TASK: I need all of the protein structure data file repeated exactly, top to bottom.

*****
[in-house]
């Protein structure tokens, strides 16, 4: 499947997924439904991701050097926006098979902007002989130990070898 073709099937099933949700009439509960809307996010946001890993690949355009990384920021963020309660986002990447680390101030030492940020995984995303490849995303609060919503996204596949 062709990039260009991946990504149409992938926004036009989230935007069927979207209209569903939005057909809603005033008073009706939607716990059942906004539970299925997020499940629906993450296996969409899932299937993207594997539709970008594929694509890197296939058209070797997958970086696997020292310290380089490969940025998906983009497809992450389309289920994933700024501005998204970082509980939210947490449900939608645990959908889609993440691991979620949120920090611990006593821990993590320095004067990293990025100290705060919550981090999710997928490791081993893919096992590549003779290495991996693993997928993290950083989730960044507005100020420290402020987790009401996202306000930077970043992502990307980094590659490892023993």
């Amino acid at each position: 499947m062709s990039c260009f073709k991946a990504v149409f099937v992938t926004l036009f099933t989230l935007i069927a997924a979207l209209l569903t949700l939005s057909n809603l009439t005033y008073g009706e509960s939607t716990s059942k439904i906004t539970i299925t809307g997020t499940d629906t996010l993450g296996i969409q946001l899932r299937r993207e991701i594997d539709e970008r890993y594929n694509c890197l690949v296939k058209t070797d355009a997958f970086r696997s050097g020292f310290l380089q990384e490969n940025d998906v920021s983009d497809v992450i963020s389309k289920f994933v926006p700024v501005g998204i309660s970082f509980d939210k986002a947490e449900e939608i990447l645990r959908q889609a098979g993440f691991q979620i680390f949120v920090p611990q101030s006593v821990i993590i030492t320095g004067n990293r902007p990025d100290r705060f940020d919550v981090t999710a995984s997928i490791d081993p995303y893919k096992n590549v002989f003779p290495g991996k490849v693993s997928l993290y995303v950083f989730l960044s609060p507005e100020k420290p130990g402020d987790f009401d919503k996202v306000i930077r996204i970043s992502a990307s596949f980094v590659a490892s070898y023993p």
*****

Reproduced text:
[in-house]
């Protein structure tokens, strides 16, 4: 499947997924439904991701050097926006098979902007002989130990070898 073709099937099933949700009439509960809307996010946001890993690949355009990384920021963020309660986002990447680390101030030492940020995984995303490849995303609060919503996204596949 062709990039260009991946990504149409992938926004036009989230935007069927979207209209569903939005057909809603005033008073009706939607716990059942906004539970299925997020499940629906993450296996969409899932299937993207594997539709970008594929694509890197296939058209070797997958970086696997020292310290380089490969940025998906983009497809992450389309289920994933700024501005998204970082509980939210947490449900939608645990959908889609993440691991979620949120920090611990006593821990993590320095004067990293990025100290705060919550981090999710997928490791081993893919096992590549003779290495991996693993997928993290950083989730960044507005100020420290402020987790009401996202306000930077970043992502990307980094590659490892023993």
């Amino acid at each position: 499947m062709s990039c260009f073709k991946a990504v149409f099937v992938t926004l036009f099933t989230l935007i069927a997924a979207l209209l569903t949700l939005s057909n809603l009439t005033y008073g009706e509960s939607t716990s059942k439904i906004t539970i299925t809307g997020t499940d629906t996010l993450g296996i969409q946001l899932r299937r993207e991701i594997d539709e970008r890993y594929n694509c890197l690949v296939k058209t070797d355009a997958f970086r696997s050097g020292f310290l380089q990384e490969n940025d998906v920021s983009d497809v992450i963020s389309k289920f994933v926006p700024v501005g998204i309660s970082f509980d939210k986002a947490e449900e939608i990447l645990r959908q889609a098979g993440f691991q979620i680390f949120v920090p611990q101030s006593v821990i993590i030492t320095g004067n990293r902007p990025d100290r705060f940020d919550v981090t999710a995984s997928i490791d081993p995303y893919k096992n590549v002989f003779p290495g991996k490849v693993s997928l993290y995303v950083f989730l960044s609060p507005e100020k420290p130990g402020d987790f009401d919503k996202v306000i930077r996204i970043s992502a990307s596949f980094v590659a490892s070898y023993p």